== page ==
Goal

In my program I want to do both things with jquery/javascript:

  1. Change styling of css classes dynamically
  2. Add/remove classes to elements

Problem

To do the first thing I use $(".className").css() method, but it changes style only for those elements that already have className class, i.e. if I later add className to an element its style won't be new. How can I solve this?

Example

See it also at jsfiddle.

$("p").addClass("redclass");
$(".redclass").css("color", "darkRed");
$("span").addClass("redclass");
<script src="https://ajax.googleapis.com/ajax/libs/jquery/2.1.1/jquery.min.js"></script>
<p>I want to be red! And I am.</p>
<span>I want to be red too but I'm not :'(</span>

Result:

enter image description here

  • 3
    Possible duplicate of How to dynamically create CSS class in JavaScript and apply? – Andreas Oct 1 '16 at 12:25
  • Nice question! my query: why css is appending inline in it? – jnuK Oct 1 '16 at 12:42
  • css() modifies the style attribute. So it doesn't matter what or how many classes you add. It does not define a rule, where a property is associated with a selector. – AA2992 Oct 1 '16 at 12:43
  • 1
    I saw you marked an answer right. Just thought it would be nice to leave this. – AA2992 Oct 1 '16 at 12:46
  • 1
    @PhilipVoronov The linked question does exactly the same as the accepted answer... O.o – Andreas Oct 1 '16 at 12:46
up vote 11 down vote accepted

A more shorten format:

$("<style/>", {text: ".redclass {color: darkRed;}"}).appendTo('head');

The snippet:

$("<style/>", {text: ".redclass {color: darkRed;}"}).appendTo('head');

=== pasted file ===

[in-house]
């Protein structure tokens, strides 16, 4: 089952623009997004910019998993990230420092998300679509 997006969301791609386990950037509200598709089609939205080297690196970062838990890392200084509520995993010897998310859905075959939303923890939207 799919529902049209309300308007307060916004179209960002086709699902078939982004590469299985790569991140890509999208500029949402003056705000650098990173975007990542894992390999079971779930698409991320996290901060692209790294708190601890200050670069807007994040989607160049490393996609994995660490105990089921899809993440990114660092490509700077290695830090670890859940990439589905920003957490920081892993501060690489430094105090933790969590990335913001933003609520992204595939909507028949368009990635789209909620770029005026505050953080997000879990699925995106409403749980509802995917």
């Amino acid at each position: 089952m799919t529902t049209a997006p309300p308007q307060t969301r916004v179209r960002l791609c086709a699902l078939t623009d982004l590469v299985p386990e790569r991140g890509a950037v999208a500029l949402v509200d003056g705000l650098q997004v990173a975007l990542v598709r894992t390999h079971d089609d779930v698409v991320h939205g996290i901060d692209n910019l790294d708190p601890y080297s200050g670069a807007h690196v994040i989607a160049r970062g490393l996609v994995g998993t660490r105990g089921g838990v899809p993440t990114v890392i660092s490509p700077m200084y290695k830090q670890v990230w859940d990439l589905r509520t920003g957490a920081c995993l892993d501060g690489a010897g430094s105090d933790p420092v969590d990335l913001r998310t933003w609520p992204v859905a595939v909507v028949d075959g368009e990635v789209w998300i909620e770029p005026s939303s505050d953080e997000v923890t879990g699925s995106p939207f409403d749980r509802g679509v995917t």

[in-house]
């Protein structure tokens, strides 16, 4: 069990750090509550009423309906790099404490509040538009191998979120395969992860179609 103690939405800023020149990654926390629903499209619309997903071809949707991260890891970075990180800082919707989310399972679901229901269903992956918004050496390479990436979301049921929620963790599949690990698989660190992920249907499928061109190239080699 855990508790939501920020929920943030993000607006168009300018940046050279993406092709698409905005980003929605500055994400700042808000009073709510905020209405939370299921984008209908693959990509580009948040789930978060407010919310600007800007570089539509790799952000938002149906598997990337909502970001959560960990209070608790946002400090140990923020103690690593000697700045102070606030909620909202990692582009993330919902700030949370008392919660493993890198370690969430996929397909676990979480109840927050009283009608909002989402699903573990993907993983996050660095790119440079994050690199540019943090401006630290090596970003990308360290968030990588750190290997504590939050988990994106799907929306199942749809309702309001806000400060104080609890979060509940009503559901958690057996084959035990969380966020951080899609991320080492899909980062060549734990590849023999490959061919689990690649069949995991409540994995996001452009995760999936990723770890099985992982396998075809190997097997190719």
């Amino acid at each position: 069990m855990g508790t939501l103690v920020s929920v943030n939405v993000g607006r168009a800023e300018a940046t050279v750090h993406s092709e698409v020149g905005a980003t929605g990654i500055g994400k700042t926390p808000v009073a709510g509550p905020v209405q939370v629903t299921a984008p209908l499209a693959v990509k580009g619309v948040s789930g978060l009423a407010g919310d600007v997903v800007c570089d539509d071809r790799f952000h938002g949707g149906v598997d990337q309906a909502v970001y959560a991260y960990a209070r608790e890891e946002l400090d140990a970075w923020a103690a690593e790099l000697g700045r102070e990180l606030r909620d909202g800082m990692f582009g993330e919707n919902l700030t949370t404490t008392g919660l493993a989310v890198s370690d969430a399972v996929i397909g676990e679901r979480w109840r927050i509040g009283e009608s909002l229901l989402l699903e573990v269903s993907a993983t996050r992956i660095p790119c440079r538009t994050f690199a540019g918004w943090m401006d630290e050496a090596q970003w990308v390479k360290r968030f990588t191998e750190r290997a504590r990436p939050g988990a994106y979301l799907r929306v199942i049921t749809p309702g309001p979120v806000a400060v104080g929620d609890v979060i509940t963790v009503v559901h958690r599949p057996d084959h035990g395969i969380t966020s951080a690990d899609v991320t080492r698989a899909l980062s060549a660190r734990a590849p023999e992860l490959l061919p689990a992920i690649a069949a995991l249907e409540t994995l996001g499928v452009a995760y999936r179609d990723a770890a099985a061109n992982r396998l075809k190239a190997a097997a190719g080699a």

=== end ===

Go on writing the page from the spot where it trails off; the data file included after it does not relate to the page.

$("p").addClass("redclass");

$("span").addClass("redclass");
<script src="https://ajax.googleapis.com/ajax/libs/jquery/2.1.1/jquery.min.js"></script>


<p>I want to be red! And I am.</p>
<span>I want to be red too but I'm not :'(</span>

  • Only works so long as there's not a style tag affecting the element in the body. If so, it appears after anything in the head and thus still overrides your new stylesheet! Hint: try adding the following as the last element in the html <style>.redclass{color: blue;font-size: 2em;font-weight: bold;}</style> - an unusual and unlikely scenario, sure - still worth a mention though. ;) – enhzflep Oct 1 '16 at 14:47

@synthet1c has described the problem. My solution is:

$("head").append('<style></style>');
var element = $("head").children(':last');
element.html('.redclass{color: darkred;}');
  • Yes, it works, thanks! – Philip Voronov Oct 1 '16 at 12:39
  • You can do the same in 1 line: $("head").append('<style>.redclass{color: darkred;}</style>'); – jbyrd Apr 3 '17 at 19:31

While other (working) answers have been supplied, they don't actually answer your question - namely, they don't change the specified css class, but instead override it by adding another rule later in the document.

They achieve this, basically:

Before

.someClass
{
  color: red;
}

After

.someClass
{
  color: red;
}

.someClass
{
  color: white;
}

When in many cases, a better option would see the color attribute of the existing rule altered.

Well, as it turns out - the browser maintains a collection of style-sheets, style-sheet rules and attributes of said rules. We may prefer instead, to find the existing rule and alter it. (We would certainly prefer a method that performed error checking over the one I present!)